AT THE MEETING, National Security Council head Meir Ben-Shabbat said that the opening of schools and businesses has caused an increase in infection, though it was difficult to put a finger on which relaxation of restrictions specifically led to the rise.
“There is a decrease in the number of patients, but it is no longer as sharp as it has been in recent weeks,” he said.
Also, among the data presented at the cabinet were an upward trend in the reproduction rate in the ultra-Orthodox community (0.81) and a decrease among Arab society (to 0.97 from more than one). Nearly 6% of all Arabs screened for the virus tested positive, as well as around 3.2% of haredim (ultra-Orthodox).
The Finance and Health ministries were once again at odds on Thursday, with Finance Minister Israel Katz accusing the Health Ministry shortly before the meeting of “waging an unjustified war of attrition” on shopping malls.
“There is no reason not to allow the malls to operate in accordance” with Health Ministry rules, Katz claimed during the cabinet meeting. He said opening malls would allow tens of thousands of unemployed people to return to work. He also agreed that malls should be closed at 9 p.m.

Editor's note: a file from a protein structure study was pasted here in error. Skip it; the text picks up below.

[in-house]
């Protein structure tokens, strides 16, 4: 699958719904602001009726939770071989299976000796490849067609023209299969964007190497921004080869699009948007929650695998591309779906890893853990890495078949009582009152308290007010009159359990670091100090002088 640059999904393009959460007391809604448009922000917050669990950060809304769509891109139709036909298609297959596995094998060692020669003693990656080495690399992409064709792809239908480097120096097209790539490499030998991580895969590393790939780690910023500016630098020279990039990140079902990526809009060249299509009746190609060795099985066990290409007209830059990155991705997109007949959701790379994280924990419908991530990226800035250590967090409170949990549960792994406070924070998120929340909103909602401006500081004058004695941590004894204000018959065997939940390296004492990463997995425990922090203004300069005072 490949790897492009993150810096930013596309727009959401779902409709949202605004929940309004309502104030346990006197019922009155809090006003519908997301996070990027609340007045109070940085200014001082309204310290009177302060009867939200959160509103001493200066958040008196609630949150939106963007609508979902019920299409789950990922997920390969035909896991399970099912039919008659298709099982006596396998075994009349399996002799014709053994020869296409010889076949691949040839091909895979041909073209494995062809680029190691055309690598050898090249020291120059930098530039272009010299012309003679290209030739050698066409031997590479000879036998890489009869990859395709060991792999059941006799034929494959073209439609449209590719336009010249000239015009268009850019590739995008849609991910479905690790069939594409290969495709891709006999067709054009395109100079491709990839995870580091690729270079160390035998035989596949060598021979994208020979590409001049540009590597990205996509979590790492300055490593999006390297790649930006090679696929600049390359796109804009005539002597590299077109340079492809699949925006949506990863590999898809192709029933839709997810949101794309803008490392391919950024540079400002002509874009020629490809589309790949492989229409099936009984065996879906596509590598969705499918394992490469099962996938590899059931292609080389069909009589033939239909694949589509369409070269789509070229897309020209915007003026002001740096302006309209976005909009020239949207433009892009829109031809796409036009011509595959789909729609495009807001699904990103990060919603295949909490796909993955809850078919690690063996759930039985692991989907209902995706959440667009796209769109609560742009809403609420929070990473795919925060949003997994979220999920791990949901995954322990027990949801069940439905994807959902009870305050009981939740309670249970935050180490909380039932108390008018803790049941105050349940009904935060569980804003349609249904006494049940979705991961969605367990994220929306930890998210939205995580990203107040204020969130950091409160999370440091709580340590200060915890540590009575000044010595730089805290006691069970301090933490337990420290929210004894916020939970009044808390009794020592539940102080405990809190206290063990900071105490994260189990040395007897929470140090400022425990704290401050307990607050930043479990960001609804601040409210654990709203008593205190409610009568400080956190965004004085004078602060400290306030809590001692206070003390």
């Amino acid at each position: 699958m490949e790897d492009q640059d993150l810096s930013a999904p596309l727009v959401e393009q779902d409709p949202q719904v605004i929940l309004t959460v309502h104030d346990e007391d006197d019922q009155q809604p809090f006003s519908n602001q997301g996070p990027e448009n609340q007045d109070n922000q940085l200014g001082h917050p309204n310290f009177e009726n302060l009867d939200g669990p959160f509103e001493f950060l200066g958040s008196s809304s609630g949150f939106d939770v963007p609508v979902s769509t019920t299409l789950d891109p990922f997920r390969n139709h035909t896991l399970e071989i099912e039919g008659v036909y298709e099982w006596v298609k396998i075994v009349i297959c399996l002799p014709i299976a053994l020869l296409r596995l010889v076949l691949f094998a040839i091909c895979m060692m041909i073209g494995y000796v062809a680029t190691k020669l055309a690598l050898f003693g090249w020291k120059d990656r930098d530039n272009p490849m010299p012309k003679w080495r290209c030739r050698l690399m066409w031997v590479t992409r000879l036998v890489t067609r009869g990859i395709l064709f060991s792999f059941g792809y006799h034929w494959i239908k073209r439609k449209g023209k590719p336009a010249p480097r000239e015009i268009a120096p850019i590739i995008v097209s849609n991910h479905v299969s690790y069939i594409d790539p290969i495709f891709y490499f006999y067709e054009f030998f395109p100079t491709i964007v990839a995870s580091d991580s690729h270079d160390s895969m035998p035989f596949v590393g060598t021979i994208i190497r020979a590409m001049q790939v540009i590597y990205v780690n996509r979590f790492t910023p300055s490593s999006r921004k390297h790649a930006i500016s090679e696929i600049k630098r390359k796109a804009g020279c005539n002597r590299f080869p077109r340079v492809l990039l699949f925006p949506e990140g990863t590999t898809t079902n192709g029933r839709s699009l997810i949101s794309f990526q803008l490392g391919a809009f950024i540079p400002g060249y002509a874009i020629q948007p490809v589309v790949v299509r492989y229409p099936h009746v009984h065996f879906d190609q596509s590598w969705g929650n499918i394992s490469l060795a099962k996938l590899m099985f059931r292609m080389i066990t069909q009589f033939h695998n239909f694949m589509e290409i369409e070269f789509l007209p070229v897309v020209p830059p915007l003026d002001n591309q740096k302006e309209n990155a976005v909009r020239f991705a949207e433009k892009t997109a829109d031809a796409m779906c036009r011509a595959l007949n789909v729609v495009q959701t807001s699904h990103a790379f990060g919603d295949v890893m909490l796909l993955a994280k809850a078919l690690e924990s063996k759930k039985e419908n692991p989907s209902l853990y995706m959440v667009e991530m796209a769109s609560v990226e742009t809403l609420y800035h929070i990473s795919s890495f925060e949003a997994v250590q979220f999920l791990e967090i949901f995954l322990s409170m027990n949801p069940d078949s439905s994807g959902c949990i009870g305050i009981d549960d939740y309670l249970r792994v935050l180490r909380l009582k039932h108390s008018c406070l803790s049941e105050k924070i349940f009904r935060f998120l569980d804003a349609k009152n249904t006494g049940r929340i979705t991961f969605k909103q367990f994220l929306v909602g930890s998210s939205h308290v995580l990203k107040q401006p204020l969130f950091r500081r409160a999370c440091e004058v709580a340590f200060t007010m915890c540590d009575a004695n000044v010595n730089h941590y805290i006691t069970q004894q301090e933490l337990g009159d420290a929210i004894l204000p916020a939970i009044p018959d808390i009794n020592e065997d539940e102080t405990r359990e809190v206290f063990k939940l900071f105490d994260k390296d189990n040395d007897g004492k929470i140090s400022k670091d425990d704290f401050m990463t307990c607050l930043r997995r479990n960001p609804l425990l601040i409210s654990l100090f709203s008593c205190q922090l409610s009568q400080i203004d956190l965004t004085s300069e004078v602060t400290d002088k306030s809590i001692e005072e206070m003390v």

Finally, Interior Minister Arye Deri said that he believes the reason that people are not being tested or cooperating with epidemiological investigations is because they do not want to send their friends, family and colleagues into isolation. He recommended that the isolation period be shortened to seven days, subject to two negative PCR swab tests. Netanyahu said that he agrees.
The conversation came despite an announcement earlier in the day by the Health Ministry that the isolation period was already being reduced by two days – from 14 to 12.
“We will do it responsibly to maintain life and health – for you, the citizens of Israel, and also to reactivate the economy and education,” he said. “With God’s help, we will succeed.”